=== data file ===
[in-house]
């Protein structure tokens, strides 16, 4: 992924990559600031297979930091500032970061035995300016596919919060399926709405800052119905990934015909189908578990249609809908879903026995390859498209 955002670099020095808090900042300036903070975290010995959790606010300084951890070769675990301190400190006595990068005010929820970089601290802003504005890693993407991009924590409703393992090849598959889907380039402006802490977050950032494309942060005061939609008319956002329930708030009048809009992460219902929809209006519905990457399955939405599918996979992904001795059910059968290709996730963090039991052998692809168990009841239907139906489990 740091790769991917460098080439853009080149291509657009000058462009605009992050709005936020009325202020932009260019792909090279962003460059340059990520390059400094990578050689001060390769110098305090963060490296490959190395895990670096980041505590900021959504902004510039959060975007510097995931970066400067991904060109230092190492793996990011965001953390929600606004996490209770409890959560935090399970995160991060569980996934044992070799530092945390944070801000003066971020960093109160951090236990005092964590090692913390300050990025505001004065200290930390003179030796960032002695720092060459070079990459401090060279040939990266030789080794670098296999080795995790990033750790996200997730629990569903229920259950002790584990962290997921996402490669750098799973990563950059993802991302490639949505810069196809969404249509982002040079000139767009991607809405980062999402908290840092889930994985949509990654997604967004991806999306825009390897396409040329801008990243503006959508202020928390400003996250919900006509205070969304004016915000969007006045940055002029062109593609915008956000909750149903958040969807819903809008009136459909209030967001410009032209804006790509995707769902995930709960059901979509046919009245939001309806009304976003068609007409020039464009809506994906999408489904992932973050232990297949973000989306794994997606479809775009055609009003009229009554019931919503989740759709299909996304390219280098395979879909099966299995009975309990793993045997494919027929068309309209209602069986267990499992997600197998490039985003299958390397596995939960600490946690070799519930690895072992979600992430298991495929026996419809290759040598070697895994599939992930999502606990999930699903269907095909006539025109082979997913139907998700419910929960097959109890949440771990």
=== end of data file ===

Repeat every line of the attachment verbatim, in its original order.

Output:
[in-house]
């Protein structure tokens, strides 16, 4: 992924990559600031297979930091500032970061035995300016596919919060399926709405800052119905990934015909189908578990249609809908879903026995390859498209 955002670099020095808090900042300036903070975290010995959790606010300084951890070769675990301190400190006595990068005010929820970089601290802003504005890693993407991009924590409703393992090849598959889907380039402006802490977050950032494309942060005061939609008319956002329930708030009048809009992460219902929809209006519905990457399955939405599918996979992904001795059910059968290709996730963090039991052998692809168990009841239907139906489990 740091790769991917460098080439853009080149291509657009000058462009605009992050709005936020009325202020932009260019792909090279962003460059340059990520390059400094990578050689001060390769110098305090963060490296490959190395895990670096980041505590900021959504902004510039959060975007510097995931970066400067991904060109230092190492793996990011965001953390929600606004996490209770409890959560935090399970995160991060569980996934044992070799530092945390944070801000003066971020960093109160951090236990005092964590090692913390300050990025505001004065200290930390003179030796960032002695720092060459070079990459401090060279040939990266030789080794670098296999080795995790990033750790996200997730629990569903229920259950002790584990962290997921996402490669750098799973990563950059993802991302490639949505810069196809969404249509982002040079000139767009991607809405980062999402908290840092889930994985949509990654997604967004991806999306825009390897396409040329801008990243503006959508202020928390400003996250919900006509205070969304004016915000969007006045940055002029062109593609915008956000909750149903958040969807819903809008009136459909209030967001410009032209804006790509995707769902995930709960059901979509046919009245939001309806009304976003068609007409020039464009809506994906999408489904992932973050232990297949973000989306794994997606479809775009055609009003009229009554019931919503989740759709299909996304390219280098395979879909099966299995009975309990793993045997494919027929068309309209209602069986267990499992997600197998490039985003299958390397596995939960600490946690070799519930690895072992979600992430298991495929026996419809290759040598070697895994599939992930999502606990999930699903269907095909006539025109082979997913139907998700419910929960097959109890949440771990």